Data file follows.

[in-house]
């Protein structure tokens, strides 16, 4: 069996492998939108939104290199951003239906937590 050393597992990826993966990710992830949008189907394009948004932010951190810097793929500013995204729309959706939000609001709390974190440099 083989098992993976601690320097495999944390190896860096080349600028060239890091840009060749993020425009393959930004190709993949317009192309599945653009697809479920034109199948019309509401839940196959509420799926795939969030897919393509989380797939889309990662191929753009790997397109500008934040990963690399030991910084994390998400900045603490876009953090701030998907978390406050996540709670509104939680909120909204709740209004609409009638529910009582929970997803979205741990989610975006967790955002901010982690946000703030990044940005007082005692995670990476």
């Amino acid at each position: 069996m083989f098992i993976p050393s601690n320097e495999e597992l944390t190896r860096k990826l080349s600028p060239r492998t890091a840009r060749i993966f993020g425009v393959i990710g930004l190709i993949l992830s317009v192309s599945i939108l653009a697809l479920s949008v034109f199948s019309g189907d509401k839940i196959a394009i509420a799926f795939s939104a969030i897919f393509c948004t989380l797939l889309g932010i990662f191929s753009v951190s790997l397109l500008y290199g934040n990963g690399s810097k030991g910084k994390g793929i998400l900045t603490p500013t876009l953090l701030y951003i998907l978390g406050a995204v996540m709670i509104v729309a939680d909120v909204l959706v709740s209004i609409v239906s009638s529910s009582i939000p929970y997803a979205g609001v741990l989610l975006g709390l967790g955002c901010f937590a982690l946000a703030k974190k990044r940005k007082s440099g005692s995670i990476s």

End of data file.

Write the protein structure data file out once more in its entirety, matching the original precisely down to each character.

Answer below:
[in-house]
């Protein structure tokens, strides 16, 4: 069996492998939108939104290199951003239906937590 050393597992990826993966990710992830949008189907394009948004932010951190810097793929500013995204729309959706939000609001709390974190440099 083989098992993976601690320097495999944390190896860096080349600028060239890091840009060749993020425009393959930004190709993949317009192309599945653009697809479920034109199948019309509401839940196959509420799926795939969030897919393509989380797939889309990662191929753009790997397109500008934040990963690399030991910084994390998400900045603490876009953090701030998907978390406050996540709670509104939680909120909204709740209004609409009638529910009582929970997803979205741990989610975006967790955002901010982690946000703030990044940005007082005692995670990476």
């Amino acid at each position: 069996m083989f098992i993976p050393s601690n320097e495999e597992l944390t190896r860096k990826l080349s600028p060239r492998t890091a840009r060749i993966f993020g425009v393959i990710g930004l190709i993949l992830s317009v192309s599945i939108l653009a697809l479920s949008v034109f199948s019309g189907d509401k839940i196959a394009i509420a799926f795939s939104a969030i897919f393509c948004t989380l797939l889309g932010i990662f191929s753009v951190s790997l397109l500008y290199g934040n990963g690399s810097k030991g910084k994390g793929i998400l900045t603490p500013t876009l953090l701030y951003i998907l978390g406050a995204v996540m709670i509104v729309a939680d909120v909204l959706v709740s209004i609409v239906s009638s529910s009582i939000p929970y997803a979205g609001v741990l989610l975006g709390l967790g955002c901010f937590a982690l946000a703030k974190k990044r940005k007082s440099g005692s995670i990476s």